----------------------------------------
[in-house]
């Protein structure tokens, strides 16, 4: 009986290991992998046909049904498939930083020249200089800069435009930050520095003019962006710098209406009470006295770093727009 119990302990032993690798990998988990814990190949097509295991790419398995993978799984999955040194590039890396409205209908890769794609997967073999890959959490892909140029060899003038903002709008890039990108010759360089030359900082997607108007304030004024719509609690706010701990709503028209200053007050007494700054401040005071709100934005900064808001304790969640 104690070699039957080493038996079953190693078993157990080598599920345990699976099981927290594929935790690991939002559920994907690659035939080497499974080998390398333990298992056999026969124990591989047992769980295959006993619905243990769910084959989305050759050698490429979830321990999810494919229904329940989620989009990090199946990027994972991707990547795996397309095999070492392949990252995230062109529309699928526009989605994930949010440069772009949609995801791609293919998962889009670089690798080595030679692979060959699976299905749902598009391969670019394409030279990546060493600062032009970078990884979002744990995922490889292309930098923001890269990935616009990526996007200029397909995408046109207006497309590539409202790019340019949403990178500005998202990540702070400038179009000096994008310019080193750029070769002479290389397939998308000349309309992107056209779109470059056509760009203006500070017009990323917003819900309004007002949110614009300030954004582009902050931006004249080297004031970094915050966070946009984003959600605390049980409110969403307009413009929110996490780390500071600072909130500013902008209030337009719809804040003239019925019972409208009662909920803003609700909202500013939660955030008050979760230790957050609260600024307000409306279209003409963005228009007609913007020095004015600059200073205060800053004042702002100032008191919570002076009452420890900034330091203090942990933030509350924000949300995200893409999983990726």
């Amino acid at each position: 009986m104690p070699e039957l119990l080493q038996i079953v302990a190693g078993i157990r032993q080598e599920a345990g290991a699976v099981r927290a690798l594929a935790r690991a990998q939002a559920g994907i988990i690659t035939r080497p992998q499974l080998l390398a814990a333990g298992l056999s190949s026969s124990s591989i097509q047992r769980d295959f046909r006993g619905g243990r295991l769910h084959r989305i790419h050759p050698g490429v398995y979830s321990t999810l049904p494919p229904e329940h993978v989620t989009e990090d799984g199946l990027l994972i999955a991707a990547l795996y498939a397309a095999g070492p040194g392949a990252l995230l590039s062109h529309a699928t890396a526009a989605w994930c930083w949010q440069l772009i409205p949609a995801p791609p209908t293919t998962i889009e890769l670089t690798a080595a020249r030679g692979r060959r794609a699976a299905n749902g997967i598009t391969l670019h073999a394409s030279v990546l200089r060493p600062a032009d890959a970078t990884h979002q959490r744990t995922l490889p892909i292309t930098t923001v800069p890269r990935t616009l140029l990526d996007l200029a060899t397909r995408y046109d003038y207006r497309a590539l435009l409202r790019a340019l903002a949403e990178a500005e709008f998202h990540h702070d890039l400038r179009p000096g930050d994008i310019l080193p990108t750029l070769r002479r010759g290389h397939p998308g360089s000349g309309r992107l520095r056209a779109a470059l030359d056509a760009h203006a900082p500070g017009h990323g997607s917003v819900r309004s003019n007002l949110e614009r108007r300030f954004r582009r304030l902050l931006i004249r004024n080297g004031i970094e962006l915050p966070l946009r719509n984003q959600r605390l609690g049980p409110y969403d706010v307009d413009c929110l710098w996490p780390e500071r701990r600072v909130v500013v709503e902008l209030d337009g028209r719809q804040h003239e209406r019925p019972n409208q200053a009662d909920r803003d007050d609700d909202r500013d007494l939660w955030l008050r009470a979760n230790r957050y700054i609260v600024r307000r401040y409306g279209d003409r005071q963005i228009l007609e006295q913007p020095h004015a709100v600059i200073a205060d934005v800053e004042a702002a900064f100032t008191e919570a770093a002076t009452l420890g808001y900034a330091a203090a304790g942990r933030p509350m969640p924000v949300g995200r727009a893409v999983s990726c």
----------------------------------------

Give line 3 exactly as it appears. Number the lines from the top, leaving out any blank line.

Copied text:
């Amino acid at each position: 009986m104690p070699e039957l119990l080493q038996i079953v302990a190693g078993i157990r032993q080598e599920a345990g290991a699976v099981r927290a690798l594929a935790r690991a990998q939002a559920g994907i988990i690659t035939r080497p992998q499974l080998l390398a814990a333990g298992l056999s190949s026969s124990s591989i097509q047992r769980d295959f046909r006993g619905g243990r295991l769910h084959r989305i790419h050759p050698g490429v398995y979830s321990t999810l049904p494919p229904e329940h993978v989620t989009e990090d799984g199946l990027l994972i999955a991707a990547l795996y498939a397309a095999g070492p040194g392949a990252l995230l590039s062109h529309a699928t890396a526009a989605w994930c930083w949010q440069l772009i409205p949609a995801p791609p209908t293919t998962i889009e890769l670089t690798a080595a020249r030679g692979r060959r794609a699976a299905n749902g997967i598009t391969l670019h073999a394409s030279v990546l200089r060493p600062a032009d890959a970078t990884h979002q959490r744990t995922l490889p892909i292309t930098t923001v800069p890269r990935t616009l140029l990526d996007l200029a060899t397909r995408y046109d003038y207006r497309a590539l435009l409202r790019a340019l903002a949403e990178a500005e709008f998202h990540h702070d890039l400038r179009p000096g930050d994008i310019l080193p990108t750029l070769r002479r010759g290389h397939p998308g360089s000349g309309r992107l520095r056209a779109a470059l030359d056509a760009h203006a900082p500070g017009h990323g997607s917003v819900r309004s003019n007002l949110e614009r108007r300030f954004r582009r304030l902050l931006i004249r004024n080297g004031i970094e962006l915050p966070l946009r719509n984003q959600r605390l609690g049980p409110y969403d706010v307009d413009c929110l710098w996490p780390e500071r701990r600072v909130v500013v709503e902008l209030d337009g028209r719809q804040h003239e209406r019925p019972n409208q200053a009662d909920r803003d007050d609700d909202r500013d007494l939660w955030l008050r009470a979760n230790r957050y700054i609260v600024r307000r401040y409306g279209d003409r005071q963005i228009l007609e006295q913007p020095h004015a709100v600059i200073a205060d934005v800053e004042a702002a900064f100032t008191e919570a770093a002076t009452l420890g808001y900034a330091a203090a304790g942990r933030p509350m969640p924000v949300g995200r727009a893409v999983s990726c």